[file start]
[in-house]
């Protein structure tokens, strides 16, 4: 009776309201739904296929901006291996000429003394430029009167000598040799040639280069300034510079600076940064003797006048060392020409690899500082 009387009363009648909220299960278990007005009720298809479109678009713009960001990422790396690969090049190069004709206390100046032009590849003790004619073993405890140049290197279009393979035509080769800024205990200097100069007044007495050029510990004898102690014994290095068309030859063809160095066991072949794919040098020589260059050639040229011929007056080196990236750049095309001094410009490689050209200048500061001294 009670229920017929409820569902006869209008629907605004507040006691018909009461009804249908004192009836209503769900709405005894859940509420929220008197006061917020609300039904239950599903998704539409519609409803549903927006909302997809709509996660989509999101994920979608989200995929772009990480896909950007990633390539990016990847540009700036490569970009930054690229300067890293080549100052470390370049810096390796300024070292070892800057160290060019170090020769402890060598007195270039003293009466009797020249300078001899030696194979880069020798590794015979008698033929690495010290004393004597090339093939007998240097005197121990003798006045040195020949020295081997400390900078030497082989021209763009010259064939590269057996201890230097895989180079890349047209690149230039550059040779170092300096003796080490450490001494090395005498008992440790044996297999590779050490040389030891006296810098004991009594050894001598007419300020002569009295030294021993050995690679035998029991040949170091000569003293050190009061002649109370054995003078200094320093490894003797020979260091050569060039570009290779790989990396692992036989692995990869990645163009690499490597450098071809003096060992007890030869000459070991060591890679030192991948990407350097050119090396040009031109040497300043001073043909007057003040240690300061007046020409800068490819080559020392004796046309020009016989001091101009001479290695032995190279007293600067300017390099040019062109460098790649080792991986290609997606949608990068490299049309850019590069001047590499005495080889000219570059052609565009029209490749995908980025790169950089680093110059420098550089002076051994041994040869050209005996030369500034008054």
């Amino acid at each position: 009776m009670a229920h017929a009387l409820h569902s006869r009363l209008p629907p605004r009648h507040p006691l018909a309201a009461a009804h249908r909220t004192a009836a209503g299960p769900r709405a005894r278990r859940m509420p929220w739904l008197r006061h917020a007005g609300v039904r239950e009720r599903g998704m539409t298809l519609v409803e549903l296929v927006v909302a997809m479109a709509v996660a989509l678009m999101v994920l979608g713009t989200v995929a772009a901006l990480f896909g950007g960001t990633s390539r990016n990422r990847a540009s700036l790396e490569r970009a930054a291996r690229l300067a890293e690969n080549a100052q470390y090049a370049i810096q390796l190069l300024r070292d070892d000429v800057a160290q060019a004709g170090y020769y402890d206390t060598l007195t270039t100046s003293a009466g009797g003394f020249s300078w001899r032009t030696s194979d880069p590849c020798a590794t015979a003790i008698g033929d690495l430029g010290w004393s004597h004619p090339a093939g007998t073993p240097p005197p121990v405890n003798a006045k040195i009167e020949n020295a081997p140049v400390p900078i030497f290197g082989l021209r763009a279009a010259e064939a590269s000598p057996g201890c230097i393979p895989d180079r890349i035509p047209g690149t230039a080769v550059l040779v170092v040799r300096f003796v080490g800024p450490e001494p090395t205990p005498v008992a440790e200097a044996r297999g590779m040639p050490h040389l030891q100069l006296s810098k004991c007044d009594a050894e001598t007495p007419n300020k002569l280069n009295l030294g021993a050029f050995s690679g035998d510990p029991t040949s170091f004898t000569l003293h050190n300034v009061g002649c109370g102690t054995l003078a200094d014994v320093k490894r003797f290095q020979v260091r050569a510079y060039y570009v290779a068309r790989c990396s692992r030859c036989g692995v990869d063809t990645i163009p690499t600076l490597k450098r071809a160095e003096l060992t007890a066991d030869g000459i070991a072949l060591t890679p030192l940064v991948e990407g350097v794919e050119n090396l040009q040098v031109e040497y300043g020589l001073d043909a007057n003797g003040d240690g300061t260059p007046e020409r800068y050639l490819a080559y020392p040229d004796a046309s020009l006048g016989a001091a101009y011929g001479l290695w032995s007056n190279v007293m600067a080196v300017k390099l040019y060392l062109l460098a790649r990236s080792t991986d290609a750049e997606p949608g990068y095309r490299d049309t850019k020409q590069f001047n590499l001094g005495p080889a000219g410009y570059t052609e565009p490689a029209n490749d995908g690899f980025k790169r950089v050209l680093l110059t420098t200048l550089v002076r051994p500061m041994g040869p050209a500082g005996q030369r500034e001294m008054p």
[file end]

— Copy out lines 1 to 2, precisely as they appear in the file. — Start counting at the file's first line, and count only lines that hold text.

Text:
[in-house]
């Protein structure tokens, strides 16, 4: 009776309201739904296929901006291996000429003394430029009167000598040799040639280069300034510079600076940064003797006048060392020409690899500082 009387009363009648909220299960278990007005009720298809479109678009713009960001990422790396690969090049190069004709206390100046032009590849003790004619073993405890140049290197279009393979035509080769800024205990200097100069007044007495050029510990004898102690014994290095068309030859063809160095066991072949794919040098020589260059050639040229011929007056080196990236750049095309001094410009490689050209200048500061001294 009670229920017929409820569902006869209008629907605004507040006691018909009461009804249908004192009836209503769900709405005894859940509420929220008197006061917020609300039904239950599903998704539409519609409803549903927006909302997809709509996660989509999101994920979608989200995929772009990480896909950007990633390539990016990847540009700036490569970009930054690229300067890293080549100052470390370049810096390796300024070292070892800057160290060019170090020769402890060598007195270039003293009466009797020249300078001899030696194979880069020798590794015979008698033929690495010290004393004597090339093939007998240097005197121990003798006045040195020949020295081997400390900078030497082989021209763009010259064939590269057996201890230097895989180079890349047209690149230039550059040779170092300096003796080490450490001494090395005498008992440790044996297999590779050490040389030891006296810098004991009594050894001598007419300020002569009295030294021993050995690679035998029991040949170091000569003293050190009061002649109370054995003078200094320093490894003797020979260091050569060039570009290779790989990396692992036989692995990869990645163009690499490597450098071809003096060992007890030869000459070991060591890679030192991948990407350097050119090396040009031109040497300043001073043909007057003040240690300061007046020409800068490819080559020392004796046309020009016989001091101009001479290695032995190279007293600067300017390099040019062109460098790649080792991986290609997606949608990068490299049309850019590069001047590499005495080889000219570059052609565009029209490749995908980025790169950089680093110059420098550089002076051994041994040869050209005996030369500034008054």